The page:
Working and learning full-time


Because of varying financial situations, many students find themselves simultaneously in two positions: full-time student and full-time employee.

Balancing work life and school life can be tough. It takes a disciplined person to manage time down to the hour. Making room for a social life is near impossible. Basic things like showering, eating and sleeping are almost seen as a chore.

First-year student Celeste Lowe works about 22 hours a week at a pizza joint close to home. Before starting school this year, she’d never had to rely on coffee. Now she always drinks coffee before her morning classes.

Among other changes, she has also had to figure out how to manage her time and regularly map out her day.

“I keep close watch of the syllabi and plan accordingly,” Lowe said. “I make mental notes to work on things but sometimes it can be flustering when I have to work on the day something is due.”

Since she has to wake up at six, Lowe has to reduce her sleeping schedule to sometimes less than five hours a night.

Dr. David Schwartz, psychologist and director of the Oakland University Counseling Center, recommends about seven to nine hours of sleep for a student.

“Sleep deprivation has been compared to functioning as someone who has ingested alcohol,” Schwartz said. “It can affect a person’s ability to remember information or make quick decisions.”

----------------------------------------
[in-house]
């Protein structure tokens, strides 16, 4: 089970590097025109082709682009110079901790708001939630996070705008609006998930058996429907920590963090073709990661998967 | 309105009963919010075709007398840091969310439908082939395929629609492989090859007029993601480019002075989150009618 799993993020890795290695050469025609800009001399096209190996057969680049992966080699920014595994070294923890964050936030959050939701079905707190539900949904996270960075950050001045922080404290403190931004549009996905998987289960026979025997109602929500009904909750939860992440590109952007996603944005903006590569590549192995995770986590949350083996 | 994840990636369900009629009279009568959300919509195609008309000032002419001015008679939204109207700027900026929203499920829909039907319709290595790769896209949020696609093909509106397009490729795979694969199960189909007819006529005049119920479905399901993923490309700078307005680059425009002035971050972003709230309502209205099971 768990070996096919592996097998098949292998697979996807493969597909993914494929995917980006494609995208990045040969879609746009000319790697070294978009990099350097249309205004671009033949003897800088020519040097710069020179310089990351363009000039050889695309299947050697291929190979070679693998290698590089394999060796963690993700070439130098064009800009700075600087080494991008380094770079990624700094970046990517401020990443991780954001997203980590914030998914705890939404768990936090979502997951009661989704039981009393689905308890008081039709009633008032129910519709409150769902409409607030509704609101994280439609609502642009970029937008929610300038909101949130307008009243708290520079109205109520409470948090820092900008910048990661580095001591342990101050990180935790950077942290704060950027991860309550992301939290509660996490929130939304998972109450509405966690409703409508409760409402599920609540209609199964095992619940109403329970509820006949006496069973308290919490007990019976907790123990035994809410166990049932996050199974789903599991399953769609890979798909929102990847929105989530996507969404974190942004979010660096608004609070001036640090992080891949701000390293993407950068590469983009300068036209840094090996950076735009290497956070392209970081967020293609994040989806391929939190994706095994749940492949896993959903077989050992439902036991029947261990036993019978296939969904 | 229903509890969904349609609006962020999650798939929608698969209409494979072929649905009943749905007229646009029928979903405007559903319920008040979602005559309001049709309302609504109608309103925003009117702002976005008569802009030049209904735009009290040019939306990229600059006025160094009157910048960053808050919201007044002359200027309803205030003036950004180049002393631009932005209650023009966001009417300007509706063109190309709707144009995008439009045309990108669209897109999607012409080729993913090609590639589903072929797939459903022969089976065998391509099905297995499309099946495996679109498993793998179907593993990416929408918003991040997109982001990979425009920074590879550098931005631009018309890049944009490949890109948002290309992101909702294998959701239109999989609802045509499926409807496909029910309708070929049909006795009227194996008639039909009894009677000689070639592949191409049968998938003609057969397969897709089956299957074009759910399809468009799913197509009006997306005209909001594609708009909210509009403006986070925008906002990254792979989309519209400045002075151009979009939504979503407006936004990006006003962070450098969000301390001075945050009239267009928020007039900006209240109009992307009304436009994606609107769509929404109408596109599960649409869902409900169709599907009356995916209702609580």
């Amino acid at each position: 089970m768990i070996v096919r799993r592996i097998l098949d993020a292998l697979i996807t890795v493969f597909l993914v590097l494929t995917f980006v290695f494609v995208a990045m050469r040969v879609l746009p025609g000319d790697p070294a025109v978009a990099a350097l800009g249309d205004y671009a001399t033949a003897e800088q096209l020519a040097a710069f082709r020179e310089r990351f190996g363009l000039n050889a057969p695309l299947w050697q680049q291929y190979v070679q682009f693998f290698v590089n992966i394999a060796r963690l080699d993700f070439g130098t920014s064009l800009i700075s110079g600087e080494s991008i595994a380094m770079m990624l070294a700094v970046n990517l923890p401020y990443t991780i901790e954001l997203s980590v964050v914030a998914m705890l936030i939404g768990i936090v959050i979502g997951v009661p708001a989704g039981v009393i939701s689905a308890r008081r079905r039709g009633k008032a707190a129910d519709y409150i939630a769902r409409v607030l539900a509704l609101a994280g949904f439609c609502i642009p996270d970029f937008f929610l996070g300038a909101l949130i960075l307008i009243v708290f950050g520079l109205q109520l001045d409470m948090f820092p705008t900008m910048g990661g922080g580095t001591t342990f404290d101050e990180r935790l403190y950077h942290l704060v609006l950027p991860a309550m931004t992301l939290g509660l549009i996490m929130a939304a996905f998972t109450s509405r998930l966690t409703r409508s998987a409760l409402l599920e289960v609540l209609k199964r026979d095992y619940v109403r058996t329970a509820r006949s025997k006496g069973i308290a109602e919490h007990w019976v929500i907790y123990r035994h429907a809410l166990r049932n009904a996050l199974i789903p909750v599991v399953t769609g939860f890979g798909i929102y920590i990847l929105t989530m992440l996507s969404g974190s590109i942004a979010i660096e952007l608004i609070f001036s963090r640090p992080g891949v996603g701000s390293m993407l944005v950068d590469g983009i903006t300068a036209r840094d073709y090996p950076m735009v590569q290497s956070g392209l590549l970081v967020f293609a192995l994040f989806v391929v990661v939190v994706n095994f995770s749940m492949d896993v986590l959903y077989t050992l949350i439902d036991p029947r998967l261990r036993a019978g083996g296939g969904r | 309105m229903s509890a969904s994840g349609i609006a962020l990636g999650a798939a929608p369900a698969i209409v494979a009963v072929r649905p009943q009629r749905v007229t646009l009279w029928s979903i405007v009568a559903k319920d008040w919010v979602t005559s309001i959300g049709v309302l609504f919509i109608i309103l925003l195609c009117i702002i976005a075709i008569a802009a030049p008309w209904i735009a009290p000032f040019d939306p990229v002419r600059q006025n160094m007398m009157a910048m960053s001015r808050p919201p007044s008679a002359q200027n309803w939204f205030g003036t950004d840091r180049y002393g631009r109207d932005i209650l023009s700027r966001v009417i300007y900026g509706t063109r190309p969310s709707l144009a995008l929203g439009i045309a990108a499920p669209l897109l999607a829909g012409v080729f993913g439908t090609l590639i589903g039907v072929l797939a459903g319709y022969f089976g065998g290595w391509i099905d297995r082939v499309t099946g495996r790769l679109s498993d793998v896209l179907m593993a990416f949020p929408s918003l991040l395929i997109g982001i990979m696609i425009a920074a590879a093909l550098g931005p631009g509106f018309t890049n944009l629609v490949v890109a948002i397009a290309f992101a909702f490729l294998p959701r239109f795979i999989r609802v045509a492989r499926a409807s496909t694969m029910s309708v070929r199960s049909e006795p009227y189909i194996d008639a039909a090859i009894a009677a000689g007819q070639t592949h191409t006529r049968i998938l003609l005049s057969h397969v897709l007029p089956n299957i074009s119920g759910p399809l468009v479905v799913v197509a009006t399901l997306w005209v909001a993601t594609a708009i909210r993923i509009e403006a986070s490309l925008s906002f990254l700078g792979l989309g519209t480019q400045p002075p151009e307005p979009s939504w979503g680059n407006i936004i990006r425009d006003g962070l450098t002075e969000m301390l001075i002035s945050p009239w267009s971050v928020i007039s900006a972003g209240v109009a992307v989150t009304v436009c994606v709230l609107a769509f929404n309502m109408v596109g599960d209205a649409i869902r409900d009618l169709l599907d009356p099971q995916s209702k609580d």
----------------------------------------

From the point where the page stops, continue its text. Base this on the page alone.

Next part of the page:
Time management is important to those who are attending school and working on the side.

Kristiana Hila, a first-year nursing student, is used to the craziness of school and work. In addition to taking 13 credits, she works close to 30 hours as a hostess and drives a 30-minute commute to school every day.

“I chose to work and go to OU at the same time because it teaches me time management, how to be knowable at other things, and manage stress levels,” Hila said.

Since entering the nursing program, Hila has had to reduce her hours and prioritize how she spends her free time outside of class or work.

“My advice to younger students is to enjoy everything while you can and keep in mind that it’s all worth it,” Hila said. “Embrace the struggle.”

Sometimes a student has to accept that their load is too big and to reduce their time at school in order to take care of things that need to be done.

“Some things are not possible and a lot of the time you have a choice,” Schwartz said. “Drop a class or take a semester off.”

Schwartz likes to use the metaphor of athletes and their training.

“It’s not a sprint, it’s a marathon,” he said.

Senior and business major Lisa Fresard took a break from school life and is now starting back up again. She is a personal trainer at the gym Art of Strength and works about 80 hours a week with over 35 clients. She is only taking two classes but doesn’t mind “taking it slow.”

At Oakland University, it is nearing final exam time and students can probably feel it in their nerves. Students feeling overwhelmed and who are having trouble managing time can stop in at the Graham Health Center and talk to wellness coach Julie Proctor or make an appointment to see a personal counselor.